Council, mayor reach budget deal restoring threatened boro services

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The City Council officially passed the city’s $43.7 billion budget Friday by using $3 billion in tax hikes to avoid drastic service cuts.

The budget deal between the Council and Mayor Michael Bloomberg restored funding for a range of borough services, including the Queens Zoo, the Queens Borough Public Library, trash pickups, child health care and more.

“This year’s budget preserves what is most vital to our city,” Bloomberg said in a statement. “We met difficult challenges head-on and have been able to maintain our quality of life while maintaining the city’s fiscal integrity.”

The agreement, which was announced June 25 and formally approved Friday, closed a $3.8 billion deficit for the fiscal year that started Tuesday.

But the property, income and sales tax increases passed over the last year could not save three firehouses, including Engine 261 in Long Island City, from closing or keep 864 school aides across the city in the classrooms in September.

“Under the circumstances I think it was a nice balance between service cuts and taxes,” said Councilman David Weprin (D-Hollis), chairman of the Finance Committee. “You don’t want to overly tax people and you don’t want to overly cut services, so I think we found the right balance and hopefully the economy will turn around and we can look to reduce taxes.”

In addition to the 18.5 percent property tax increase approved in November, the Council agreed to a surcharge on absentee landlords last week, which will tax property owners who rent space but do not live there and bring $44 million into the city’s coffers.

While the surcharge is aimed at people who live outside the city, many middle-class people who inherited a second home from a family member are going to be charged as well, said Councilman Dennis Gallagher (R-Middle Village).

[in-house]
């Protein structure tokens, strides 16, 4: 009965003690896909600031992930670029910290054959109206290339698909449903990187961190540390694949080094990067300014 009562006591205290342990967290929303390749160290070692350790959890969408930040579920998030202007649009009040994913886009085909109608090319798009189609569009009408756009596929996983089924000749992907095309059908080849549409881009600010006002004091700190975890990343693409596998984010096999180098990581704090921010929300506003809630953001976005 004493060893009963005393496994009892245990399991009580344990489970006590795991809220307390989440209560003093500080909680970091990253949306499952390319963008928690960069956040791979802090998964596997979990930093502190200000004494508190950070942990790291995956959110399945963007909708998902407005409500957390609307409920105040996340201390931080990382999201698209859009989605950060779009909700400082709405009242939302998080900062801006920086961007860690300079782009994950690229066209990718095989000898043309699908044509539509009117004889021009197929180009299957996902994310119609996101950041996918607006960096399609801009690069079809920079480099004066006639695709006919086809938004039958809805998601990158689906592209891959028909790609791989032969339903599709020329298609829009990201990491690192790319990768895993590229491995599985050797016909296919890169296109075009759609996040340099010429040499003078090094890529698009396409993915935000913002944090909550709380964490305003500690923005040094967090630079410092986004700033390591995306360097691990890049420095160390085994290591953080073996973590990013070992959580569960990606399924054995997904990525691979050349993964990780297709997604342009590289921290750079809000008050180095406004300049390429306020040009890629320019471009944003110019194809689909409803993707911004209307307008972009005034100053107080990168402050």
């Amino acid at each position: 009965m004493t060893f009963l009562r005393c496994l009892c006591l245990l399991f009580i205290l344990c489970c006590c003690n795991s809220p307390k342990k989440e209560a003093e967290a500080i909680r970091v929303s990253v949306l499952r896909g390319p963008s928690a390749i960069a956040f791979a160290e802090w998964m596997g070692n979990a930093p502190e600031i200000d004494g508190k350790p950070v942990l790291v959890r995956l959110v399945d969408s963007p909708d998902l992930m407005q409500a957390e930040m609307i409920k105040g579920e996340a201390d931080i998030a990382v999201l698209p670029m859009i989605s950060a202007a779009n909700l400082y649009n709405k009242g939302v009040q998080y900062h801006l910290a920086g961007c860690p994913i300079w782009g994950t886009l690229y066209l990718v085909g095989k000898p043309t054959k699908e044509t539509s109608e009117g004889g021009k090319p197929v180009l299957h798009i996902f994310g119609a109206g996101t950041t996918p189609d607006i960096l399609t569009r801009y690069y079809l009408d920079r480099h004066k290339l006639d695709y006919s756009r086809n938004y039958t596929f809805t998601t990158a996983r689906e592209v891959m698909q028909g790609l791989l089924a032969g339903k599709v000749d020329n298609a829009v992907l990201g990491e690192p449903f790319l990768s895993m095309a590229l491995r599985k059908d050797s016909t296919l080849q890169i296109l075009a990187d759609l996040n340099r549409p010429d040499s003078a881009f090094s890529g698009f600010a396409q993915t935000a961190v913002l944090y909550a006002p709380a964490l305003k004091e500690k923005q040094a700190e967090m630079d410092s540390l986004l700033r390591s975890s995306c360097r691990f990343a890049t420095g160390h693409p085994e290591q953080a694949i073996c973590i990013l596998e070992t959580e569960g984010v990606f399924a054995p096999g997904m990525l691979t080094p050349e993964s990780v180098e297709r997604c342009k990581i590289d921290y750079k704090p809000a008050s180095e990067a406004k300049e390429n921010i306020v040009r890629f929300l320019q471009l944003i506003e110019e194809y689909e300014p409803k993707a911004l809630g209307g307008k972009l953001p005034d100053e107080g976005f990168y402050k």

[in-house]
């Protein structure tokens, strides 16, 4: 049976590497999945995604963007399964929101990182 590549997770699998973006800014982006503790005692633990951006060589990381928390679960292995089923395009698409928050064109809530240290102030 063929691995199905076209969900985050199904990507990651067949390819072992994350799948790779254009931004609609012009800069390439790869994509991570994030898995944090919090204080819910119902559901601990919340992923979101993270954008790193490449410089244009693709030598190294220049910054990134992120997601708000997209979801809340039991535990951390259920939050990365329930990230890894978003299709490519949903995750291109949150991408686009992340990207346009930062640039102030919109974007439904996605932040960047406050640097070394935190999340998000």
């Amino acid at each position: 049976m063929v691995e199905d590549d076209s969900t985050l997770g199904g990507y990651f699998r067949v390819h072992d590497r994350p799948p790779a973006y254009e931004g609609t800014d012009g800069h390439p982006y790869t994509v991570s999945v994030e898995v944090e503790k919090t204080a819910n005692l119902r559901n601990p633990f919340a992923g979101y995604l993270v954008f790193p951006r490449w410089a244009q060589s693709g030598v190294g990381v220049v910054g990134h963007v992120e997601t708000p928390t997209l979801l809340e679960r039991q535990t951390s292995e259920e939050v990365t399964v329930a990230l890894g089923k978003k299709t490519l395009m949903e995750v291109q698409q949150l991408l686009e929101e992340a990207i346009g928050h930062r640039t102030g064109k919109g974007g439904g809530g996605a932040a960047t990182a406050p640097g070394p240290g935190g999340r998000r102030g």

“The folks are not professional landlords,” he said. “These are the people who live in the community whose mother or father died and they’re renting the property.”

The Council also passed a progressive income tax hike ranging from 2.9 percent to about 4.5 percent last week that will raise the annual tax bill for a family earning $30,000 a year to around $925, while a family making $50,000 will pay $1,635 and a family bringing in $100,000 will owe $3,436. The tax is temporary for the next three years, with tax rates decreasing in 2004 and 2005.

Sales tax was also increased to 4.625 percent for a combined city and state sales tax of 8.625 percent.

Bloomberg had also asked for $600 million in concessions from the city’s unions, but he did not get them. The mayor has threatened to stop raises or lay off more city employees unless he sees productivity savings. About 4,000 workers, including 864 school aides who lost their jobs this week, will be out of work by the end of the summer.

Nor could the taxes rescue Engine Co. 261, the Long Island City firehouse that closed last month. The city will save $11 million by keeping it and two others shut.

“Even if the Council puts the money back, (the mayor) would refuse it,” said Councilman Tony Avella (D-Bayside), referring to Engine Co. 261.

“He was just fanatical about keeping it closed. He’s putting the safety of all New Yorkers in jeopardy,” Avella said. “You cannot put the bottom line ahead of public safety and that’s what the mayor did.”

But the budget did include $5.5 million for the Peter Vallone City University scholarship, named for the former council speaker from Astoria. The scholarship covers half the tuition at CUNY campuses for city students who maintain a B average or better, said Councilman Peter Vallone Jr. (D-Astoria), the former speaker’s son.

“With the tuition increases coming it’s a nice thing to teach kids that if they work hard they’ll get something for it,” he said.

And while the taxes and service cuts allow the Council to pass a balanced budget, the city may have to dig even deeper next year, which could see an anticipated $1.8 billion deficit, Weprin said. Council members, including Leroy Comrie (D-St. Albans), are hoping this year’s tax hikes will not be repeated.

“We clearly worked hard at setting a pace and tone this year,” Comrie said. “We hope that the way we’ve done this will insure that we will not have to raise taxes again.”

Reach reporter Courtney Dentch by e-mail at, or by phone at 718-229-0300, Ext. 138.

Updated 7:16 pm, October 10, 2011
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